Many of the news articles about the incident mention that she walked home alone. There's an implied sense of blame there, and a warning to other women. So often it is suggested that the best way to avoid rape and other acts of violence is for women to take precautions; learn self defense, dress sensibly, and of course - avoid walking home alone at night.
And now we hear that the greatest danger is not actually from strangers in the street, but from people we already know. So, again, women are advised to avoid friendly banter in the workplace, dress sensibly on dates, and try not to antagonise our fathers and husbands at home.
I would not call myself a high risk taker. Yet, if I took all the precautions suggested by those who believe it's women who have to change their behaviour, I would not be walking down the main street of Honiara even in the middle of the day, I would go back to wearing clothes that are drab and grey, I would only interact socially with women, family get togethers would be out of the question, and I would have to ask a friend to walk me home every single night that I'm returning after dark. Of course, it gets really complicated, because if I'm avoiding contact with men, who is going to walk me home?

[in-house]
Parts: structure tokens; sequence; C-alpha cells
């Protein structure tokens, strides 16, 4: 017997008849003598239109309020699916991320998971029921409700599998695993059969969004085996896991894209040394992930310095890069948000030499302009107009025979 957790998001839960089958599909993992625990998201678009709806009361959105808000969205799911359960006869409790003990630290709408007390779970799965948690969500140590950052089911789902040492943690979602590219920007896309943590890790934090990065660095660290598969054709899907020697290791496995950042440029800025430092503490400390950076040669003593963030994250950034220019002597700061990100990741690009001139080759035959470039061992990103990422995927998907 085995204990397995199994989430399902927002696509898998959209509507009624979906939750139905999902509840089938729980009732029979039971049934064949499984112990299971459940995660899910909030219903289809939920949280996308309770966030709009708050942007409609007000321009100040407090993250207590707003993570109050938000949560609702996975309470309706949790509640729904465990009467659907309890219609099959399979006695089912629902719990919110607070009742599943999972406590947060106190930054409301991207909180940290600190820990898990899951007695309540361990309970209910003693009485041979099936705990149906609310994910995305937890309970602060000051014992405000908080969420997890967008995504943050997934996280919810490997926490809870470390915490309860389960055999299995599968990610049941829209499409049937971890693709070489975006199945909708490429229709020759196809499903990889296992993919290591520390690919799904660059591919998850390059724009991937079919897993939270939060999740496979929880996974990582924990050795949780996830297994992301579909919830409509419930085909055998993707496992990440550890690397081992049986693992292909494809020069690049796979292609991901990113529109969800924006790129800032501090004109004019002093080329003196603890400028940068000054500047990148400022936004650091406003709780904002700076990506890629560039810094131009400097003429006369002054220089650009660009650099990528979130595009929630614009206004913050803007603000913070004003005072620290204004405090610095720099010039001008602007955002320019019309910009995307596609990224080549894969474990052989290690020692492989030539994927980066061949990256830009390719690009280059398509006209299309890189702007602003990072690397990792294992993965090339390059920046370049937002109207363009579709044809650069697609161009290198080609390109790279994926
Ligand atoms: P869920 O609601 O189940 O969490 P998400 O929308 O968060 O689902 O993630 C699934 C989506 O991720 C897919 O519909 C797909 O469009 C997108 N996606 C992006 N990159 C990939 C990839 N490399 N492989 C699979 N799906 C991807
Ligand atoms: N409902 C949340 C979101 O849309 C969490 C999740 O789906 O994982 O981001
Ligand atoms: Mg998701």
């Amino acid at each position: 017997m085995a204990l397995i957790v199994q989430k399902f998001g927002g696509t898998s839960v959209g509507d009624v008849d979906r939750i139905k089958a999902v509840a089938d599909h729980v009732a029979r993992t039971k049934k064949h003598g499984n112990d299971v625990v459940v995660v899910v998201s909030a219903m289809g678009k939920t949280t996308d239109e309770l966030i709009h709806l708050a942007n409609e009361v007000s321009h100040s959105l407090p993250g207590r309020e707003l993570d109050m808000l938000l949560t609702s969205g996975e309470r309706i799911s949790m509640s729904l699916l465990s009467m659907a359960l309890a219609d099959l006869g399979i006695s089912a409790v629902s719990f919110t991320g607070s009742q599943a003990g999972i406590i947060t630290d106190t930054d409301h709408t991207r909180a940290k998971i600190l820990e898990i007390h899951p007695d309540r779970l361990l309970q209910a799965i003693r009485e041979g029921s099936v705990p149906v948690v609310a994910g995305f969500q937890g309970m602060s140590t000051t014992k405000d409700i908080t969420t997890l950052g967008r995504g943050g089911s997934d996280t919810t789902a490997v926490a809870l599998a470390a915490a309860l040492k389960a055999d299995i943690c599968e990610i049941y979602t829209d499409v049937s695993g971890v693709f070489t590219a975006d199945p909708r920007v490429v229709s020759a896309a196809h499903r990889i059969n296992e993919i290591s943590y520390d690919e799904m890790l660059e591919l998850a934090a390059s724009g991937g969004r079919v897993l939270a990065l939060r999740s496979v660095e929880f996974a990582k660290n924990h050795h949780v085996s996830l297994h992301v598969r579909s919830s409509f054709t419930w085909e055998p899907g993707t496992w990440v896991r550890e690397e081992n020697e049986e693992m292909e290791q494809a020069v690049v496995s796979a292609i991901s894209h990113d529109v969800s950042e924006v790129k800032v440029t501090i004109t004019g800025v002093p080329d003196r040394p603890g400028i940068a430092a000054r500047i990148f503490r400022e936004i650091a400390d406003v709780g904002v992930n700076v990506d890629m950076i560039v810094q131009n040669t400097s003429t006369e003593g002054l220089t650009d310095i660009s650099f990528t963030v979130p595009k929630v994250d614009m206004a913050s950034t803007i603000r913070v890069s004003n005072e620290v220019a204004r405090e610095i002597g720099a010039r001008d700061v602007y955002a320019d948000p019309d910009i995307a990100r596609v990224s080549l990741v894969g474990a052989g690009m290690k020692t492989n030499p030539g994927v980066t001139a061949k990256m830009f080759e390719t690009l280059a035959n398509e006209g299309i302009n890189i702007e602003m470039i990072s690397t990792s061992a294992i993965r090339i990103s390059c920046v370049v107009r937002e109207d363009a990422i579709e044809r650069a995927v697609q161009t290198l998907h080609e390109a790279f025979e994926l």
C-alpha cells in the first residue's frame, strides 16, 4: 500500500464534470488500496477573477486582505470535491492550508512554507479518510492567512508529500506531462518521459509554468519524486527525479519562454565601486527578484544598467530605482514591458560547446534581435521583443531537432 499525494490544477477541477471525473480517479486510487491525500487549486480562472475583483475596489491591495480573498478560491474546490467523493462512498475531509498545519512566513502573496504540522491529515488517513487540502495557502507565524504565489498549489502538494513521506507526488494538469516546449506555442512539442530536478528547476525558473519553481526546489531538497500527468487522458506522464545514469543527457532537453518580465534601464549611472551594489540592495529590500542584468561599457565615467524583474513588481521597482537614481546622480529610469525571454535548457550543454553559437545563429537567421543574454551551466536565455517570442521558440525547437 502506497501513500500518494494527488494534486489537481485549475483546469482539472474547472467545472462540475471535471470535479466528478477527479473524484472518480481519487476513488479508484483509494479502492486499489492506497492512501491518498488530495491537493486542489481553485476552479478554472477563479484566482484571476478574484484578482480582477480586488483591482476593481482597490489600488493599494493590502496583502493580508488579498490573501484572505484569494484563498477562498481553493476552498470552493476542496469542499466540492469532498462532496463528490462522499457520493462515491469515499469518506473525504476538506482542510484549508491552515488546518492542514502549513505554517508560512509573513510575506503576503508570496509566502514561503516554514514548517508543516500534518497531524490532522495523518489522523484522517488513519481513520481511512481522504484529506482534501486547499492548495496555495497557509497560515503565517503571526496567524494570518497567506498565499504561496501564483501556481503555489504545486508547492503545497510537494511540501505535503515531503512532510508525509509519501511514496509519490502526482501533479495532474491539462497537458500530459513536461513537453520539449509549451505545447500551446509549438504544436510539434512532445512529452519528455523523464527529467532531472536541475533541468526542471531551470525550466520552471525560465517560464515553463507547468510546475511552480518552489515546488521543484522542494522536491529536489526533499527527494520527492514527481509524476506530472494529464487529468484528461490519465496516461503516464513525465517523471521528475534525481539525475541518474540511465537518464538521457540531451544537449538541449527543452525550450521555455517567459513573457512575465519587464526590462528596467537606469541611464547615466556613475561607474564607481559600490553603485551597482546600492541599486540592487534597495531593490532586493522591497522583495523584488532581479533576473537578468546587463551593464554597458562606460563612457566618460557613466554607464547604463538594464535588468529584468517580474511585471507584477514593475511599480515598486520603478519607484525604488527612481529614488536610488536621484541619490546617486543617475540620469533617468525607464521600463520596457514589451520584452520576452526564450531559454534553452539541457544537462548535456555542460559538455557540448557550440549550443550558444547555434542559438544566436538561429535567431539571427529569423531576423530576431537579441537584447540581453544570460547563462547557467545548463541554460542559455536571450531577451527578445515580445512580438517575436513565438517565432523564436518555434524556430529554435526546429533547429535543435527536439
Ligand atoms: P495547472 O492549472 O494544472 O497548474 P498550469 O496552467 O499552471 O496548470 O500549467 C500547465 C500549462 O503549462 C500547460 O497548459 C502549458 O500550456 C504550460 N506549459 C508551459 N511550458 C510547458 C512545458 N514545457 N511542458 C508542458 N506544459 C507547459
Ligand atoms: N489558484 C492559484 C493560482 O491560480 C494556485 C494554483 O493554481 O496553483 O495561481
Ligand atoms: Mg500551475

lipstick feminists) because it changes the dynamic of the debate. You realise that the advice is for men rather than women, for offenders rather than victims. Instead of spending so much energy advising young women how to be afraid, we should be advising young men how to be respectful.
So, I'll be at the Reclaim the Night rally this year (28th October) with bell's on. I think we should reclaim the night, and the day and the workplace and the home. Who will join me?